Over the years, I've had several dogs, and it seems like each time I start to train a new dog, I find a new way to train. Or perhaps I should say I find new techniques to expand and refine the training knowledge I already have.Training without Treats
I used to be dead set against training with treats. Scout, my heeler mix was trained entirely without treats,and she learned quickly and obeyed quite well. But Scout has never been one of those dogs who is absolutely mad about food, and she responds very well to praise. At that time, I followed the guidelines of a movie dog trainer named William Kohler. I knew someone who had successfully trained a rather boisterous Lab with this method, and it worked well with Scout.The Food Hound
Then, about a year ago, I got Pippa, my red heeler. Pippa is a food hound. Prior to learning the command Leave it, anything edible dropped on the floor was Pippa's. by virtue of her ability to pounce and consume with blinding speed. If you sat on the sofa and had a snack, she'd practically crawl into your lap to get a bite, her eyes riveted to the food.
When I started training with her, I could see she was going to be rather a tough case. Stubborn does not begin to describe it. Whatever, it was, she was not
going to do it, at least not without a fight. It could only be detrimental to Pippa's training, my peace of mind and our relationship to try to force or fight her into obedience, so I thought a change might be in order.A Different Style of Training
At the time I got Pippa, I had been following a new training method I had discovered at a site called Leerburg.com
, run by a trainer named Ed Frawley and his wife. They specialize in training protection dogs, and their dogs are amazing. They recently started working with another protection dog trainer named Michael Ellis, who runs a school for dog trainers in California.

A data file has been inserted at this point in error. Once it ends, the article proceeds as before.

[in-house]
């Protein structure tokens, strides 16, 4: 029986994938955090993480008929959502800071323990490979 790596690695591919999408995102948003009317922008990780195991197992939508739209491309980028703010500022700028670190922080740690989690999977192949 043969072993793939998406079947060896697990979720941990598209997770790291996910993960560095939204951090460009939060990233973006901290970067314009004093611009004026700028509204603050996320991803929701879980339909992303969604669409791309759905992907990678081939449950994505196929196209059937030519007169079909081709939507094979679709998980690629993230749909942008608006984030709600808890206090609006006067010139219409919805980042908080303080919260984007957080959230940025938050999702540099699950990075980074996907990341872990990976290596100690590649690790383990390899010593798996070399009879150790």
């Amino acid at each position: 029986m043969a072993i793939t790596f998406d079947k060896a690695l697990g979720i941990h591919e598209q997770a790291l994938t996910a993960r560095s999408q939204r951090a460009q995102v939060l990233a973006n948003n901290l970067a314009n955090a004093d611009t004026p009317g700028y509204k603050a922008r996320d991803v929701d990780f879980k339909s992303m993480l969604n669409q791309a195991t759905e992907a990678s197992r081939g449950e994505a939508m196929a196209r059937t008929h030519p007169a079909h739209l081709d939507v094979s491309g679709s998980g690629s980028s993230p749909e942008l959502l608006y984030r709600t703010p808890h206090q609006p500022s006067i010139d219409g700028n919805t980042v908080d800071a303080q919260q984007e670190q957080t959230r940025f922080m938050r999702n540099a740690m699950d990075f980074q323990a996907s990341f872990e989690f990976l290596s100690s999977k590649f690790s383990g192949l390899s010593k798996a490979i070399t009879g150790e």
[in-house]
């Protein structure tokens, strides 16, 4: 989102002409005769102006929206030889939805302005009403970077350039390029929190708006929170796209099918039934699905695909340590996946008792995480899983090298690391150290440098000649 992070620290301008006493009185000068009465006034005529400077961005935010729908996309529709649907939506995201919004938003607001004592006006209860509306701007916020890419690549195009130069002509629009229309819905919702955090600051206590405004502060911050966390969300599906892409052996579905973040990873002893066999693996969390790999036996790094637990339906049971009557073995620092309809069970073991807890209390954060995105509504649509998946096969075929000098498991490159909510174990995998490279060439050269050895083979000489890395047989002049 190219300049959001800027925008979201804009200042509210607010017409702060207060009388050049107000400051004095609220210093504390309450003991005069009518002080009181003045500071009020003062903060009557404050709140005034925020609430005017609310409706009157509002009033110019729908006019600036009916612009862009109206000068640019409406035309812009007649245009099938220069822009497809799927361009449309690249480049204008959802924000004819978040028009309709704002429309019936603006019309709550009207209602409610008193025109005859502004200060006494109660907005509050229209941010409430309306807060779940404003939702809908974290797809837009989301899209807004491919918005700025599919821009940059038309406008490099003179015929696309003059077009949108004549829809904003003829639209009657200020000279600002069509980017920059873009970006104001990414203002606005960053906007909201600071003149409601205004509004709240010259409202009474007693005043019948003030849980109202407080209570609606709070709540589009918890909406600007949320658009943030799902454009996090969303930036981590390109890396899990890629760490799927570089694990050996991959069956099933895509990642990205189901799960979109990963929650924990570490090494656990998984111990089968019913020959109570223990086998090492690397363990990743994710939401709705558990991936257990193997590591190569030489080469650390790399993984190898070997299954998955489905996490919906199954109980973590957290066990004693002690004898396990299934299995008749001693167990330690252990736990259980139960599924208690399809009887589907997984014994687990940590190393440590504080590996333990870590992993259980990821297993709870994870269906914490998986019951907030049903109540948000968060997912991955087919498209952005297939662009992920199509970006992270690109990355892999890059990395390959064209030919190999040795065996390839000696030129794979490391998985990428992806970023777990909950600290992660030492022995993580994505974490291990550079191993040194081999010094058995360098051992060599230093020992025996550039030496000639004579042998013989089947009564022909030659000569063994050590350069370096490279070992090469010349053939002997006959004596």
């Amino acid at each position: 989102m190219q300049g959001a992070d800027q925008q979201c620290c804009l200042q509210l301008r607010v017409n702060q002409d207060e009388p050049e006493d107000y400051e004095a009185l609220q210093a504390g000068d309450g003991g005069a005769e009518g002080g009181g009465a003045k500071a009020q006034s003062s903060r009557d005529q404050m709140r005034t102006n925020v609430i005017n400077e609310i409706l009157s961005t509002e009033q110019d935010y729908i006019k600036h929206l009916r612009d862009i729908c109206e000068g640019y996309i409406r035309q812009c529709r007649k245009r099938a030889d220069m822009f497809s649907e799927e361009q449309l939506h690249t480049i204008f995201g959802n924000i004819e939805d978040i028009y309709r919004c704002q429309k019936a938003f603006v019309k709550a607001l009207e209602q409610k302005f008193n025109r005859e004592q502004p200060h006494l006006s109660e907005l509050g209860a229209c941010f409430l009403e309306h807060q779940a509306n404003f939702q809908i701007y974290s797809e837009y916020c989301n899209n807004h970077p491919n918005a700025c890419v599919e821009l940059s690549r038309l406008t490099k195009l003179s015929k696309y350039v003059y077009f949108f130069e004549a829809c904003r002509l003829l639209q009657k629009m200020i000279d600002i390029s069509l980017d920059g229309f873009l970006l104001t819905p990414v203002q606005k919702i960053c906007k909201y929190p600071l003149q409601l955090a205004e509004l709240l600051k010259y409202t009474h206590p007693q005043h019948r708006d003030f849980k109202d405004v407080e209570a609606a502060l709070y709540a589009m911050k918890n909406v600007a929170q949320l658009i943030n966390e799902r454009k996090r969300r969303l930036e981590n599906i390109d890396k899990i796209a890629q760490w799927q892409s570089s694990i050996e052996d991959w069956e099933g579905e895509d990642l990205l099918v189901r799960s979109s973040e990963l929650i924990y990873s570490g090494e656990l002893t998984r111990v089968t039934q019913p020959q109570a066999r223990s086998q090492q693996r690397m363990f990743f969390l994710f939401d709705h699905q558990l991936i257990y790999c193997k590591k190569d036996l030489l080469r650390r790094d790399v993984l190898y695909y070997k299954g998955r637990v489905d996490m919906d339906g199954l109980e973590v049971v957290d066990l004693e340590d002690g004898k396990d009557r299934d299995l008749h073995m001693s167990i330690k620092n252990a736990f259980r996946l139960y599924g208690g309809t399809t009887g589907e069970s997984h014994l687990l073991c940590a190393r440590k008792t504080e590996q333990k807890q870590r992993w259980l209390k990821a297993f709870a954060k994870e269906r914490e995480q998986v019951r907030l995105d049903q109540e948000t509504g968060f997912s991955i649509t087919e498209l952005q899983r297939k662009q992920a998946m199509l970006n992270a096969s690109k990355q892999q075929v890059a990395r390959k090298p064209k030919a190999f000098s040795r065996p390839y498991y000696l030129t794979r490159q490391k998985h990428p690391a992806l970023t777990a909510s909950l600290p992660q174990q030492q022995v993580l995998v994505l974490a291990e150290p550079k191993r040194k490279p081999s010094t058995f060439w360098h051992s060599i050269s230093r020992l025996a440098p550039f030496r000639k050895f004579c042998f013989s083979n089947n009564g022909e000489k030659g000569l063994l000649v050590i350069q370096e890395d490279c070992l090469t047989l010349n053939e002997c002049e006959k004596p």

Michael is superb. His teaching methods are excellent and his dogs are incredible! If you'd like to see Michael in action with one of his dogs, check out this video http://leerburg.com/flix/videodesc.php?id=723Training with Treats
The basis of the training promoted by Ed Frawley and Michael Ellis is the use of treats, or as they sometimes put it, 'high value food rewards.' So, in view of my difficulties with training Pippa, I decided to put aside my longtime prejudice against the treat training method, and I studied the articles and videos available through Leerburg's website.
And lo and behold, my food hound, Pippa, suddenly couldn't wait for training every day. Using the treat training methods of Michael Ellis, she learned faster than any dog I've ever trained, and I've since weaned her from treats to a toy. She will run the agility course with speed and enthusiasm, with the only reward at the end being her racquetball.
Years ago, I would have said that the way I trained Scout was the best way, but I've learned that not every dog is going to respond the same way to a given training method. I don't think you can generalize and say that any particular training method will work exactly the same with all dogs. They're all different and have different motivations.
Scout's motivation was simply to please me. Pippa is happy to please me, as long as she gets something out of it herself!